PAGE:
Naval History and Heritage Command

Naval History and Heritage Command

Secretary of the Navy John D. Long to President William McKinley

 

 

Navy Department,

Washington [DC], May 31, 1898.

Sir: The Navy Department is of the opinion that the concert of movement, so necessary and difficult in a combined expedition, would be much advanced in the approaching expedition by the commanding general embarking on board the ship of the senior naval officer in the convoy; thus opportunity would be allowed for consultation.1

This Department further suggests that it would be feasible so to arrange, when within striking distance of Santiago, that a detachment of 2,000 to 3,000 troops be sent ahead of the main body of the army, to land between midnight and 4 a. m., supported by the fire of the smaller ships of the blockade, to seize the important bridge of Juragua, which is reported to be mined, and guarded by some 30 or 40 Spanish soldiers.2 The main body of the army could arrive about daybreak and land at the place designated for that purpose, immediately supporting its advanced corps at the bridge.

This Department is strongly of the opinion that no body of seamen should be landed for this attempt on the bridge. The primary object of the expedition is the capture or destruction of the enemy’s fleet in the port, which would be almost decisive of the war. Therefore, the United States squadron should not be weakened by a loss of skilled men in view of so important a possible naval action.3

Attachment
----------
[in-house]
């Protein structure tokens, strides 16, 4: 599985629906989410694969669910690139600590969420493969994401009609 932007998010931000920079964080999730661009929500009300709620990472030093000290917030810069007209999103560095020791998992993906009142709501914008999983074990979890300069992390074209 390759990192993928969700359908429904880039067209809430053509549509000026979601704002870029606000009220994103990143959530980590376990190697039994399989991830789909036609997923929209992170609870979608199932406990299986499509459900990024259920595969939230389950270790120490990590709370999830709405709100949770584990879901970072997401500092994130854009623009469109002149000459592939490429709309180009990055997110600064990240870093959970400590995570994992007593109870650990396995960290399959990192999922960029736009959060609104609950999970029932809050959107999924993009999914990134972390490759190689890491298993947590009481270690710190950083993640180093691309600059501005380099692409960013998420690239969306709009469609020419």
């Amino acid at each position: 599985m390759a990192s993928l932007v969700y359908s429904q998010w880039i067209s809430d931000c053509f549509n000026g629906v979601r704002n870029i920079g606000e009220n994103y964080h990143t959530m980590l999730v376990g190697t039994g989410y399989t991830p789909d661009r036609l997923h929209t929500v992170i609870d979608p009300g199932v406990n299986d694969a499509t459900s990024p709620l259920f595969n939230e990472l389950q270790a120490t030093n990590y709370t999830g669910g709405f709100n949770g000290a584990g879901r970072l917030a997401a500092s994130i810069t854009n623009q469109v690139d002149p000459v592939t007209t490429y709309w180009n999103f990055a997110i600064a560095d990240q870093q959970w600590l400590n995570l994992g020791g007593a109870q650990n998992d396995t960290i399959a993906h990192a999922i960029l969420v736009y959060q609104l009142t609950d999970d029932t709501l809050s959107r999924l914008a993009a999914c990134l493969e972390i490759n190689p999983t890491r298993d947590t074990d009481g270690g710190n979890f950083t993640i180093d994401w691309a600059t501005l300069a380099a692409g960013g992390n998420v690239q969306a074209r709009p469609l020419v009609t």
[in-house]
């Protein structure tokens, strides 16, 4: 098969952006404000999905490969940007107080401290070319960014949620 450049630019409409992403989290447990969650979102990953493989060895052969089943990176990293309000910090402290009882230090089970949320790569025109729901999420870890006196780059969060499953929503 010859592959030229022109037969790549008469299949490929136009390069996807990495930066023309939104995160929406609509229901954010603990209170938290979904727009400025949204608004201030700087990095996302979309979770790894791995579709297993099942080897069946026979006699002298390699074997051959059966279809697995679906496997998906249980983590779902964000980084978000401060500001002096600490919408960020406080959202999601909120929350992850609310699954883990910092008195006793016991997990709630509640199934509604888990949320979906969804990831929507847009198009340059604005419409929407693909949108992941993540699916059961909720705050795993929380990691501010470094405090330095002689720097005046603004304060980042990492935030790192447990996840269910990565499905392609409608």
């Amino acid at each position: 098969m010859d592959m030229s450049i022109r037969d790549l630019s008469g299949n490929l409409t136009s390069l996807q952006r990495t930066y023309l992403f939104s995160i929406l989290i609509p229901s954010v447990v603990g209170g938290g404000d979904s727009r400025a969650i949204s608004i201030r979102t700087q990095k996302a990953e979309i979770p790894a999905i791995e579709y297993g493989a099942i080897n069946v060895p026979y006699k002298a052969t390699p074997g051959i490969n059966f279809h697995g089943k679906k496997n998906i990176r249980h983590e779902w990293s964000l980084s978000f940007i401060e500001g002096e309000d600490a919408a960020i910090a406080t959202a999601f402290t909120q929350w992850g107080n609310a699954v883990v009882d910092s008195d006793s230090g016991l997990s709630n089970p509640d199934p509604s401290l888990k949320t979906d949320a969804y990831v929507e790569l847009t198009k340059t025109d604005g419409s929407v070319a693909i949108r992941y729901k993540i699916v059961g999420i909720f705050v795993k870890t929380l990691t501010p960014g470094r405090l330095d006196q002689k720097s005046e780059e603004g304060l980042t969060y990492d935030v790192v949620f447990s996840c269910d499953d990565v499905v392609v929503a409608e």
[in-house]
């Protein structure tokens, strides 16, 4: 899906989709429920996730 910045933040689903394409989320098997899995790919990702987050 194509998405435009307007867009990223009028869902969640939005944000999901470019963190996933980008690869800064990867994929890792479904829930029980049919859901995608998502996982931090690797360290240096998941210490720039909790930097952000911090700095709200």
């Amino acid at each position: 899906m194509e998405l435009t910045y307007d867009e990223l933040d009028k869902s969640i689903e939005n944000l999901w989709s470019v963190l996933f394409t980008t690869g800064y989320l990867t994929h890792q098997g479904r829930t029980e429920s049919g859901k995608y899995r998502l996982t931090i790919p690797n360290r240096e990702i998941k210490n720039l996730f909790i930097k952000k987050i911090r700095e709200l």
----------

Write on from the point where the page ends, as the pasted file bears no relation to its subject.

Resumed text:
Very respectfully,

John D. Long, Secretary.

In any event the fleet could send but few men, and then, even if at first successful, could be driven back by reenforcements to the enemy.

 

The President.

Source Note Print: Correspondence-War with Spain, vol. 1, pp. 19-20.

Footnote 1: Brig. Gen. William R. Shafter opted to use the steamship Segurança as his headquarters. Capt. Henry C. Taylor on Indiana commanded the escort force.

Footnote 2: This operation did not take place, although the Navy did bombard the bridge at Aguadores on 30 June, when the army began its advance toward Santiago de Cuba from Daiquiri. See: Sampson to Long, 1 August 1898.

Footnote 3: On the assumption that lay behind this request, see: Long to Russell A. Alger, 31 May 1898.

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